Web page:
Hi, I’ve been having this issue for some time now and I’m not sure what to do. I’ll be using my computer and everything will be fine until it locks up for no apparent reason and reboots. I’ve tested the memory using memtest86 and found no errors, and I don’t have this problem when I boot into Windows. I’m at a loss as to what to do. This is the error I get from sudo journalctl -p 3 -xb. Please let me know if there is any other information I can provide that would be useful. Thank you.
-- Logs begin at Sun 2020-08-16 10:17:03 EDT, end at Sat 2020-09-19 01:25:33 EDT. -- Sep 19 01:22:17 Compy-3700X kernel: mce: [Hardware Error]: CPU 5: Machine Check: 0 Bank 5: bea0000000000108 Sep 19 01:22:17 Compy-3700X kernel: mce: [Hardware Error]: TSC 0 ADDR 1ffffc0197c54 MISC d012000100000000 SYND 4d000000 IPID 500b000000000 Sep 19 01:22:17 Compy-3700X kernel: mce: [Hardware Error]: PROCESSOR 2:870f10 TIME 1600492932 SOCKET 0 APIC a microcode 8701021
It is a known error of these Ryzen Processors.
With this tool you can check it:
Solution is to add
processor.max_cstate=5 to the kernel parameter line in
/etc/default/grub at the line with
First thing I’d try: If you’re running a D.O.C.P. profile on your memory in setup, disable that and see if system behavior improves. If it does, try testing each memory module individually, overnight if you’re using Memtest.
Second thing I’d try: Swap power supplies. I realize most people don’t have a spare power supply sitting around, but unless you have access to a good shop with a PSU load tester, there’s really no other way to check it (also: Make sure all the cable connections are tight and there is no sign of overheating at the connectors or scuffed insulations).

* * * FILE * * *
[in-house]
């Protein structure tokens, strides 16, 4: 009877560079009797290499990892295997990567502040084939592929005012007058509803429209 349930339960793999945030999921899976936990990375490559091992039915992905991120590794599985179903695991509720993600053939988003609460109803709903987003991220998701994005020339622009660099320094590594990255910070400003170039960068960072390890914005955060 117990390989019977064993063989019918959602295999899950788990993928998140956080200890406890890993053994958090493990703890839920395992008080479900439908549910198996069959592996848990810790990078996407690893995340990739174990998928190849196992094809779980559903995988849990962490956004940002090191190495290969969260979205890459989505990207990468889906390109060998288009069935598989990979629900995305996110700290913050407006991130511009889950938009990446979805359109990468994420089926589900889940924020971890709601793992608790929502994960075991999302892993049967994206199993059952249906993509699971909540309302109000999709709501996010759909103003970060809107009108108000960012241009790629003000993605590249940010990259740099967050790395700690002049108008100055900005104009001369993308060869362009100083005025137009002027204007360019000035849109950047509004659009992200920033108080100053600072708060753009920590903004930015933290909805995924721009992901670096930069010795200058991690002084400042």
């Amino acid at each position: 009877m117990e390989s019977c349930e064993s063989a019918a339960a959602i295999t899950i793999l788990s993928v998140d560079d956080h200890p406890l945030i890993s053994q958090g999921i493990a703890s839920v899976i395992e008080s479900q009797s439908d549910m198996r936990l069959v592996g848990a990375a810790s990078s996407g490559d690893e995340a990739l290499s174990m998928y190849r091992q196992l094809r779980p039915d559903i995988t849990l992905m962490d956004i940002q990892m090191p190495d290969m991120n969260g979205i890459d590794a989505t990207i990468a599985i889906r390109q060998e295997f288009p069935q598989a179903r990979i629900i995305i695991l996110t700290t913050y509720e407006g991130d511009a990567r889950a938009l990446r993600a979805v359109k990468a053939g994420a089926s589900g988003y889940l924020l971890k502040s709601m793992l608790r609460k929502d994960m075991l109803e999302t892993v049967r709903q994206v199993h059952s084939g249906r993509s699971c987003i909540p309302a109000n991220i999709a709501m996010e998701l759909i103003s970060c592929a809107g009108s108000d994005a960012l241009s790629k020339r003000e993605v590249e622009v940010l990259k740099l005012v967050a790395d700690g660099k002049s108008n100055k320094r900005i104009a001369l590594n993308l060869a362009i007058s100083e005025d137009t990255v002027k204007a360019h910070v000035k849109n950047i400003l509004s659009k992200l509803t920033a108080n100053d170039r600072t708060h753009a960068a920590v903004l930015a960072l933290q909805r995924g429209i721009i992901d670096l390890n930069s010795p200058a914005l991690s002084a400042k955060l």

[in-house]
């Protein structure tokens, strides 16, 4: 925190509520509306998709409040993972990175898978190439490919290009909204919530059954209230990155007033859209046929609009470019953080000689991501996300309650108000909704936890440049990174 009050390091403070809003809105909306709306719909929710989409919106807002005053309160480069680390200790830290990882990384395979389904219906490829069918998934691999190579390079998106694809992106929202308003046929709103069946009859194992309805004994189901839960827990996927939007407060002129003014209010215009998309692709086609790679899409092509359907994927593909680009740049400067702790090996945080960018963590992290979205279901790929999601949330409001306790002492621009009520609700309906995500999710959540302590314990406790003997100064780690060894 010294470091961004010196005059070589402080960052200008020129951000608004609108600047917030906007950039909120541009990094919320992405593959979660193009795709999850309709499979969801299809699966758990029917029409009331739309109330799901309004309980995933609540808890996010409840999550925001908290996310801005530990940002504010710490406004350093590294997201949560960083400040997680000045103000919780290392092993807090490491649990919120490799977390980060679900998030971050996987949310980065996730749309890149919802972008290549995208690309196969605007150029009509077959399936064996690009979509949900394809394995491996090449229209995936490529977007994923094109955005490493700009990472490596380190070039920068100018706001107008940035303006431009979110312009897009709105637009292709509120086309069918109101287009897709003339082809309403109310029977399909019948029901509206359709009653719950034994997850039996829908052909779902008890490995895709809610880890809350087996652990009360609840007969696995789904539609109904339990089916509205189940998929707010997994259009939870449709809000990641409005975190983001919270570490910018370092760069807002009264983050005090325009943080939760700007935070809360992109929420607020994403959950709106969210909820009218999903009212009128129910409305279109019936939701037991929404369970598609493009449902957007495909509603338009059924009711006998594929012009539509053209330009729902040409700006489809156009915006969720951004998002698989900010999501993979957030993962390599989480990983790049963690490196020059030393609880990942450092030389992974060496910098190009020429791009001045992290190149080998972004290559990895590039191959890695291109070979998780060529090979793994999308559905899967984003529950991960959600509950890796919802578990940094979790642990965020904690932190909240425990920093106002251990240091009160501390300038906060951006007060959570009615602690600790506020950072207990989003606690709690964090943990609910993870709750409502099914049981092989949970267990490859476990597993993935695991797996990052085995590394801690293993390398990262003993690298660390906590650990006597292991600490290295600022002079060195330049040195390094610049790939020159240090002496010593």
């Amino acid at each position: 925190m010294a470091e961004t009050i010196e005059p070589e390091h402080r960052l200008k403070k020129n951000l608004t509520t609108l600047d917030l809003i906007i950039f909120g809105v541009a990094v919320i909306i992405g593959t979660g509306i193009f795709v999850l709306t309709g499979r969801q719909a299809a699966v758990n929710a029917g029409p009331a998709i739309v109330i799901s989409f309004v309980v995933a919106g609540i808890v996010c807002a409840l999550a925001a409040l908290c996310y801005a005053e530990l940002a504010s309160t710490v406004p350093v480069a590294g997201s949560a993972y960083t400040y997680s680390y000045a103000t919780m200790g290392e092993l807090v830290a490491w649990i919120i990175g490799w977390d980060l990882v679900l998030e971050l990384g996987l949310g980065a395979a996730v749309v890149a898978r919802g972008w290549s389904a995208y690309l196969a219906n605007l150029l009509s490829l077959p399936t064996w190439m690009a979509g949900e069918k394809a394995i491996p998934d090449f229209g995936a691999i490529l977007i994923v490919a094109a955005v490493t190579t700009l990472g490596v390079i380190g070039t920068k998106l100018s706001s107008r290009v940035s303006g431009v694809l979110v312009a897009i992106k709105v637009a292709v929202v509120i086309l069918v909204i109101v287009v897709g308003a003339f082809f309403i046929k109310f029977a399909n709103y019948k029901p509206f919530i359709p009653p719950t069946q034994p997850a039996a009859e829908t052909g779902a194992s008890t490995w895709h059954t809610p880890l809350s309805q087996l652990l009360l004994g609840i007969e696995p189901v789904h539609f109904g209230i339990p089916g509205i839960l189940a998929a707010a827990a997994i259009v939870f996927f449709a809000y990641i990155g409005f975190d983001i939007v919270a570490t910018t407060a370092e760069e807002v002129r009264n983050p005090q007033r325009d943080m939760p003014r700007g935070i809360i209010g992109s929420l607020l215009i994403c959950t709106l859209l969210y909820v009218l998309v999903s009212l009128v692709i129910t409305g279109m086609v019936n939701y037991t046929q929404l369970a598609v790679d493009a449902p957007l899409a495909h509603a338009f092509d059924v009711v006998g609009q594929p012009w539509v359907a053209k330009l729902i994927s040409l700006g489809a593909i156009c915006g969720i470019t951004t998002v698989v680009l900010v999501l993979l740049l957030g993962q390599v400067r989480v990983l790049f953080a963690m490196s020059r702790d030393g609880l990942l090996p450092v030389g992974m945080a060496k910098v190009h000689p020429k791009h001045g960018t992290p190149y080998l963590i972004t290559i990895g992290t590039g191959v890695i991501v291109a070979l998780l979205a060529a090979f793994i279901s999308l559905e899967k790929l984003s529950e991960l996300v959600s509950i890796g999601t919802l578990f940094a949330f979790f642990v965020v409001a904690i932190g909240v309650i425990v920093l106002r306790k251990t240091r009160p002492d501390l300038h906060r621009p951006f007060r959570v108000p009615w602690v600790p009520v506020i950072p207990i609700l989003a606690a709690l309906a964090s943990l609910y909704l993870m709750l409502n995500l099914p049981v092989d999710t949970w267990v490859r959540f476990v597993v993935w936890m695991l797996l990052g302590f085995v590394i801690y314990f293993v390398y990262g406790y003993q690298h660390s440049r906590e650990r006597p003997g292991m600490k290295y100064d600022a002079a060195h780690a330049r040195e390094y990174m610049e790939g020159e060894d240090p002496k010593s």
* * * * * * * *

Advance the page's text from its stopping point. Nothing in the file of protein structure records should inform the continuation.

What GPU are you using?
I’m using a RX 5700 XT. I can try disabling XMP, but I don’t think that’s it.
For some reason I was thinking I had already done that, but when I checked Grub it wasn’t there. I’ll try it and update the thread if there are any changes. In the meantime, it did it again a few minutes ago. The error was slightly different this time. link
I also had problems with crashes until I disabled the c6 state, though I’m on a 1700. Though I’m not sure if it matters, I disabled it via the ‘zenstates’ script which you can get from AUR. The main reason I opted for this over the grub changes is it offered a way to actually verify if the states were disabled, using the -l flag. It also allows you to change them while the system is running.
If you do go this route instead, you’ll want a systemd script to run it at each boot and when resuming from sleep states:
$ cat /etc/systemd/system/disable-c6.service [Unit] Description=Ryzen Disable C6 DefaultDependencies=no After=sysinit.target local-fs.target suspend.target hibernate.target Before=basic.target [Service] Type=oneshot ExecStart=/usr/sbin/zenstates --c6-disable [Install] WantedBy=basic.target suspend.target hibernate.target
My recommendation is to upgrade to the latest kernel, such as Linux58 !
Some AMD Ryzen bugs and such have been fixed in this release!
Have a wonderful day!